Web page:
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Cloak and Dagger Priest Tolkien

Readers of my earlier essay, “Defending Tolkien from the Cloak-and-Dagger Priest,” will know something of the controversy surrounding the attacks on Tolkien by an anonymous priest, whom I will henceforth refer to as Father X. Since, in that essay, I only addressed Father X’s inadequate understanding of allegory and myth, I would like to look at some of his other arguments against Tolkien’s work.

Let us begin with this odd juxtaposition of ideas: “Freemasonry is very much based on the myth concerning Solomon’s Temple…. When looking at the historical development and use of myths, it is very important to know that no one traces any of them back to the Sacred Scriptures, because the Bible contains no myths!” Since Father X refers to the “myth concerning Solomon’s Temple,” which is biblical, how can he claim, at one and the same time, that “the Bible contains no myths?” Once more, and to labour a point that Father X refuses obstinately to see, it is important to distinguish between the modern understanding of the meaning of “myth” as being a lie, and the older understanding of it as being a story. Tolkien always uses myth in the latter sense, which is why, as a believing Christian, he could call Christianity the True Myth, i.e. the True Story (not the True Lie!). According to this latter understanding, the Bible contains an abundance of true stories, some of which are stories of what happened in history, such as the story of Solomon’s Temple, and some are fictional stories, such as the parables told by Christ.

And what are we to make of this sweeping assertion: “We know how [God] works with men and His Creation because He told us. We do not need any myth! We have the Word Incarnate! Hear ye Him!” Does this mean that we need no stories at all? Should we not only burn The Lord of the Rings, as Father X encourages us to do (or at least to throw it in the trash), but also all the other great works of Christian Civilization? Should we make a bonfire of the “vanities,” throwing the works of Dante, Chaucer, Shakespeare, Austen, Dickens, Dostoyevsky, and Chesterton into the flames? Do we do not need any literature because we have the Word Incarnate?

J.R.R. Tolkien

J.R.R. Tolkien

And what are we to make of this interesting line of reasoning: “Now it should be noted that Joseph Pearce says over and over again how misunderstood Tolkien is…. Now if you know anything about the heretics, they always claim ‘Oh, I’m misunderstood!’” Perhaps any comment on such a peculiar leap of logic would be superfluous. And yet I would add that Joseph Pearce also believes that there is a man who is much more misunderstood than Tolkien. Indeed, he is the most misunderstood man in history, a man who was put to death for his “heresy,” indeed his “blasphemy?” I refer, of course, to Jesus Christ. Am I a heretic for stating that Christ was misunderstood? Is Christ a heretic because I claim that he was misunderstood?

And while we are on the subject of misunderstanding what Christian orthodoxy teaches, Father X seems to believe that Tolkien was a heretic for suggesting in The Silmarillion that the cosmos might have existed for millions of years: “Tolkien has the worlds unfolding over eons, thereby supporting the evolutionary theories of our own time….  As you know, we and others have spoken many times on the pseudo-science of evolution and its complete lack of orthodoxy.” It is clearly a bit of a stretch to suggest that Tolkien’s belief that the stars might be millions of years old suggests that he, therefore, ipso facto, is a proponent of Darwinian evolution. This odd conflation ad absurdum is, however, the least of Father X’s problems. He seems to be advocating a Young Earth Creationist perspective—i.e., that the universe is less than ten thousand years old, rooted in what might be termed biblical literalism or biblical fundamentalism. Although this is the position of some Protestant Fundamentalists, it is emphatically not the position of the Catholic Church, either before or since Vatican II. If anyone is looking a little theologically suspect and pseudo-scientifically odd at this point in the argument, at least from an orthodox Christian perspective, it is Father X, not Tolkien.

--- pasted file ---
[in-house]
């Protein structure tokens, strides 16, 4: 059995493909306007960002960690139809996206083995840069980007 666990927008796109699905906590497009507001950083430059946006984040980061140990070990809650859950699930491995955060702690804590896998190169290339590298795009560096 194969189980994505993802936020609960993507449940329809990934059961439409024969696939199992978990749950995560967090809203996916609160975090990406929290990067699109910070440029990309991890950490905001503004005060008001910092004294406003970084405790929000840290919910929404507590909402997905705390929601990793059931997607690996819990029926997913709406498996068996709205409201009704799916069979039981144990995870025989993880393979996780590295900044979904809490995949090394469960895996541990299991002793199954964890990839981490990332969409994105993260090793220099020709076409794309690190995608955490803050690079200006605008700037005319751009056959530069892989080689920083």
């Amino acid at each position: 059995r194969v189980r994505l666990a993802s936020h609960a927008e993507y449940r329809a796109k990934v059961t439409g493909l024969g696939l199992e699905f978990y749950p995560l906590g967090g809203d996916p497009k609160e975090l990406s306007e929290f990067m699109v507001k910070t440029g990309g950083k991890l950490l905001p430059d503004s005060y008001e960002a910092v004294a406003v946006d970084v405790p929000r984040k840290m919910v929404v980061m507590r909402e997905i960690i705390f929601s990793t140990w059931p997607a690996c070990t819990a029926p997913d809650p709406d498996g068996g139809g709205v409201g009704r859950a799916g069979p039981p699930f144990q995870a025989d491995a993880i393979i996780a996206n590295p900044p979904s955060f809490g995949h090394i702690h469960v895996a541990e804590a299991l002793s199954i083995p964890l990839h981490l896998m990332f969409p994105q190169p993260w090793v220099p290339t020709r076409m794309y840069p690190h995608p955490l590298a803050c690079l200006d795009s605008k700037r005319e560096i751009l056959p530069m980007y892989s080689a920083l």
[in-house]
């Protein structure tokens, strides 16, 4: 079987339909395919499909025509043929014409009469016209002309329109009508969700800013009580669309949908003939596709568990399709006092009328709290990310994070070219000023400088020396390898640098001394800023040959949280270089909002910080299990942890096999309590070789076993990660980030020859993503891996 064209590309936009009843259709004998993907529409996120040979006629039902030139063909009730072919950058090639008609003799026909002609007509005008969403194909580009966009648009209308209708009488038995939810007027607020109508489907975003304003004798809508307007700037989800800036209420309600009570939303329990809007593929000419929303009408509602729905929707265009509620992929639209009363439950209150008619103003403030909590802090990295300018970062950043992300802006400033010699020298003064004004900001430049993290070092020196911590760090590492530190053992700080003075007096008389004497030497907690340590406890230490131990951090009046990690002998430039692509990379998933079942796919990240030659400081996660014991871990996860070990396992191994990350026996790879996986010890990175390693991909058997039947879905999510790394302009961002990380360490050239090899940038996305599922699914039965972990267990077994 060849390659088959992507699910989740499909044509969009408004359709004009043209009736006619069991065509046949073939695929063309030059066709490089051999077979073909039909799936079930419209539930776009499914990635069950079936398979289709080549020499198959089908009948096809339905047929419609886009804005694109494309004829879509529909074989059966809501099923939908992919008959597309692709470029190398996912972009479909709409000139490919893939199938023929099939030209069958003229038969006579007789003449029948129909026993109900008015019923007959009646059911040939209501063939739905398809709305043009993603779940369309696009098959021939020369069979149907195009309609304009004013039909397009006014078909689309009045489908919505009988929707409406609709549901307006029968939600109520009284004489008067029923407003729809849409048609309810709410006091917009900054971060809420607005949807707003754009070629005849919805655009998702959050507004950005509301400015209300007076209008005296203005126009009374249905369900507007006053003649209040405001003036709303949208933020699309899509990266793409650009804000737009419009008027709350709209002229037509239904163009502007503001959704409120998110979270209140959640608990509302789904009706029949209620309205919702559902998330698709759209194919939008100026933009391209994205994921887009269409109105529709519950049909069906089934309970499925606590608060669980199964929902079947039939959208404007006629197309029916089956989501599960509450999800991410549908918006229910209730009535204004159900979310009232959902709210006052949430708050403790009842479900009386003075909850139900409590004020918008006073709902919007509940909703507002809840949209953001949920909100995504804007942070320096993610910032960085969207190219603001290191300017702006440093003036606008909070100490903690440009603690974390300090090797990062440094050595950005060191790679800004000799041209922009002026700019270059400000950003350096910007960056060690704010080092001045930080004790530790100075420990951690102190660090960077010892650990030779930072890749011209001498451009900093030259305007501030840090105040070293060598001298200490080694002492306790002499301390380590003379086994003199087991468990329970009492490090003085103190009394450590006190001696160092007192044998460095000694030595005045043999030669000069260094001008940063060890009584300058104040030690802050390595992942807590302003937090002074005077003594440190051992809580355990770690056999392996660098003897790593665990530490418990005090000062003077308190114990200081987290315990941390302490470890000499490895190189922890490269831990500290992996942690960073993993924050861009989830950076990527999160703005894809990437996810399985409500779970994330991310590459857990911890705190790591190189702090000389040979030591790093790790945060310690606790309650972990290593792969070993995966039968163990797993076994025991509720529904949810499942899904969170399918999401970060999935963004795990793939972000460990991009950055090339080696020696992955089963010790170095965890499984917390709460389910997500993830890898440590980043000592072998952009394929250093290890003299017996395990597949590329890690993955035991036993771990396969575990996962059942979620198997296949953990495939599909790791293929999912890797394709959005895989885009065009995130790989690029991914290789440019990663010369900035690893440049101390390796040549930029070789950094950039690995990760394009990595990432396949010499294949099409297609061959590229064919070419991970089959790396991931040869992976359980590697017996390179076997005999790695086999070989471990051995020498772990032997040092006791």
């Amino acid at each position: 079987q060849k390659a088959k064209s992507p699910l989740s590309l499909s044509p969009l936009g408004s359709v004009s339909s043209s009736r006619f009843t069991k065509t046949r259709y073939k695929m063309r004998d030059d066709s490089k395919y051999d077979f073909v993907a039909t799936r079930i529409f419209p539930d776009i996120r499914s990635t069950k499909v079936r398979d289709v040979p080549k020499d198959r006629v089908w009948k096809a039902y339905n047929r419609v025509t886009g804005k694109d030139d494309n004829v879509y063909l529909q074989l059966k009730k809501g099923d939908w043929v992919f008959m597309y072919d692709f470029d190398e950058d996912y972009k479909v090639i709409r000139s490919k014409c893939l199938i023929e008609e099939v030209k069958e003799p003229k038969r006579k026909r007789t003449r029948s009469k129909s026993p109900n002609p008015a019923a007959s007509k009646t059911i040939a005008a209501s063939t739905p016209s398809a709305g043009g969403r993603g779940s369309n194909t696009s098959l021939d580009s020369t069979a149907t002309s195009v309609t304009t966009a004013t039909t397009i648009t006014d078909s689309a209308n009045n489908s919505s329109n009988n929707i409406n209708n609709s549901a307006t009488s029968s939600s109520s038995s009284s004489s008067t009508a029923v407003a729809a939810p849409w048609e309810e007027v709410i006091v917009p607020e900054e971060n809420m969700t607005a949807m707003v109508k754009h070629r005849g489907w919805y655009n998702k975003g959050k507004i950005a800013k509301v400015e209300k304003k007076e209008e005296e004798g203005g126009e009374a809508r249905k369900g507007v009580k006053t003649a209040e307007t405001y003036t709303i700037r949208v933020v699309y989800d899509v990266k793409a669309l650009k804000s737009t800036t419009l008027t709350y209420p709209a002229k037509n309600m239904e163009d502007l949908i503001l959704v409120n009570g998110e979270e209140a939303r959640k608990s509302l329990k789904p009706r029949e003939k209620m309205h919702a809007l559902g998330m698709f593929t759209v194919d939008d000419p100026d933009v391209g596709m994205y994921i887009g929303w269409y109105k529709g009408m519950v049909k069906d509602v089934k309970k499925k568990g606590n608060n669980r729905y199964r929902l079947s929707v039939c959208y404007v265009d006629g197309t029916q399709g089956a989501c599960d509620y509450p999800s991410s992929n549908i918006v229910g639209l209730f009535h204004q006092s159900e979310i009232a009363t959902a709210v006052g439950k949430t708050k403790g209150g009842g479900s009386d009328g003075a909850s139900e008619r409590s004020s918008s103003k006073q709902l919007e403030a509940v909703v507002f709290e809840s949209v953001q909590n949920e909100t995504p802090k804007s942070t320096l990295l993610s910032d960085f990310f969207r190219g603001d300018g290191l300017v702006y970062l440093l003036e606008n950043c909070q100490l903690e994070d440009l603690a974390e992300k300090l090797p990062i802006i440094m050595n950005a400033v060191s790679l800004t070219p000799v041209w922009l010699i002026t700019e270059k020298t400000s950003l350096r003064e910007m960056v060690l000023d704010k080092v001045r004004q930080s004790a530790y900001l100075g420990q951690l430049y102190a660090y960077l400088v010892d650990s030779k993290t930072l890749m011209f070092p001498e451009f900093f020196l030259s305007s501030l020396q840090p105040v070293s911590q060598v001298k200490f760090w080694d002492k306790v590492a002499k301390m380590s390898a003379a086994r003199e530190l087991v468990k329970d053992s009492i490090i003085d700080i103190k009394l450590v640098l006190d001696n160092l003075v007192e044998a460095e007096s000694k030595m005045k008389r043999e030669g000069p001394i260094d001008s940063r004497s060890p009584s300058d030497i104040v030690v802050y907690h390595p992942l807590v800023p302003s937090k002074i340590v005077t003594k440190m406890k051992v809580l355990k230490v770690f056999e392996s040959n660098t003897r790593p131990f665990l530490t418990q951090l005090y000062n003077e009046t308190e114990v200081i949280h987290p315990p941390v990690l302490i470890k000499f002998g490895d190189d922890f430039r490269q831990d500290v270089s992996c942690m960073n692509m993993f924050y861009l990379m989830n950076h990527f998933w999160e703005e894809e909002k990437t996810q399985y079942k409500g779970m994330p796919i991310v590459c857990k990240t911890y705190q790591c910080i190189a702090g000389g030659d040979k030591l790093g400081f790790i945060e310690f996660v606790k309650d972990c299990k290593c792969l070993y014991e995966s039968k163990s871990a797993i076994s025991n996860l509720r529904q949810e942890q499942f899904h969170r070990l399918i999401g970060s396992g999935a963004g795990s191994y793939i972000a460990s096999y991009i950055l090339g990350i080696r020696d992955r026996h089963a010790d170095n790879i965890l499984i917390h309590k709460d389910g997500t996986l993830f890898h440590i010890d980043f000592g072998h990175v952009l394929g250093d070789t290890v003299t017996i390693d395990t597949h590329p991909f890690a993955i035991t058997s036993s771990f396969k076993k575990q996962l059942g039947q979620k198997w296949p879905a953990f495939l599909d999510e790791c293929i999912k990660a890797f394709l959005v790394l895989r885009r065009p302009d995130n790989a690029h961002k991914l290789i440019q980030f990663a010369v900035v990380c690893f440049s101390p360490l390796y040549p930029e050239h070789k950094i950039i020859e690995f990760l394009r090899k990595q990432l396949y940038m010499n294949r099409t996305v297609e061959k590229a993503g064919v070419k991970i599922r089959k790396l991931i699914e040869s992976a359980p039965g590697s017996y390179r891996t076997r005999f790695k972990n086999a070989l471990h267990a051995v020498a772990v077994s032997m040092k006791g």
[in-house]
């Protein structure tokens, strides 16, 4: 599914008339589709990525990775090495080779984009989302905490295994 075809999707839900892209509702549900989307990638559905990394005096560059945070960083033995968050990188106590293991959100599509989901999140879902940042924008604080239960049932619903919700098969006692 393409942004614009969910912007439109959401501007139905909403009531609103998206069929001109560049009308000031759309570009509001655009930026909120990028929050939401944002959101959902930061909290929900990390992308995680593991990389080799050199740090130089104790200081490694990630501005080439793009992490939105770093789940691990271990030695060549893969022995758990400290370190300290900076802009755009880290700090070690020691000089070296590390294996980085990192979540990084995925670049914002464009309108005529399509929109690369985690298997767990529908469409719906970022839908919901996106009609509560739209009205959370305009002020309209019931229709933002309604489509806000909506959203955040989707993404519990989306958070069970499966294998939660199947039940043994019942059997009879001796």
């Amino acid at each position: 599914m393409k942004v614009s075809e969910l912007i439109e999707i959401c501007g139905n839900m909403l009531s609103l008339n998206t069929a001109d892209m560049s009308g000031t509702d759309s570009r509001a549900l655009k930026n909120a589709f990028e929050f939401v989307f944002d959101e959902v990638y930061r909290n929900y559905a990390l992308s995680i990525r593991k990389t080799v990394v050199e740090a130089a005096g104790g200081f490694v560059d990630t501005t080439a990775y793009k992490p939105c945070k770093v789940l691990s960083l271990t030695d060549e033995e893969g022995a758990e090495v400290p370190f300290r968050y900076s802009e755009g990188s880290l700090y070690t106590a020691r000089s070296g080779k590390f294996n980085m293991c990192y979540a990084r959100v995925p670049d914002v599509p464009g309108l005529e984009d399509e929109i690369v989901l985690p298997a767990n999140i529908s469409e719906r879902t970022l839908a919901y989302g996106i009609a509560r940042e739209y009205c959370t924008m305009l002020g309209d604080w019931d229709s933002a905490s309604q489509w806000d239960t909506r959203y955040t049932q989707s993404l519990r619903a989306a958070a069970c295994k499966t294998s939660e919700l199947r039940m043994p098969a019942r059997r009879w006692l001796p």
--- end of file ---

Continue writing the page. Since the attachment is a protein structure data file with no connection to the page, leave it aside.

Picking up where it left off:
It gets worse.

ExsultetTake, for example, Father X’s complete misunderstanding of Christian teaching on Sin and Death: “In the Middle-Earth of Tolkien, death, for men, is a gift.… The Church teaches that death is a punishment for sin.” Oh dear! Father X seems to know nothing of the ancient Christian concept of the felix culpa, the “happy fault” in which the punishment for sin is also a gift and a blessing from God. Does Father X not know the traditional Exsultet for the Paschal Vigil Mass: O felix culpa quae talem et tantum meruit habere redemptorem, “O happy fault that earned for us so great, so glorious a Redeemer.” Apart from his apparent ignorance of the theology underpinning the celebration of the Traditional Mass at Easter, Father X also seems to know nothing of the teaching of such great saints as Augustine, Thomas Aquinas, and Ambrose on the felix culpa. St. Augustine, who is believed to have coined the phrase, discussed the great blessing, or gift, that God bestowed on humanity in response to the Fall of Man: “For God judged it better to bring good out of evil than not to permit any evil to exist.” (Melius enim iudicavit de malis benefacere, quam mala nulla esse permittere.) St. Thomas Aquinas, citing the Exsultet from the Easter Liturgy, explained how the principle that “God allows evils to happen in order to bring a greater good therefrom” underlies the causal relation between original sin and the Divine Redeemer’s Incarnation. St. Ambrose, another great saint of the Church, speaks of the fortunate ruin of Adam in the Garden of Eden in that his sin brought forth a greater good than if he had stayed perfectly innocent. Yes indeed, Father X, death was both a punishment and a gift! Tolkien is right, and you are woefully wrong.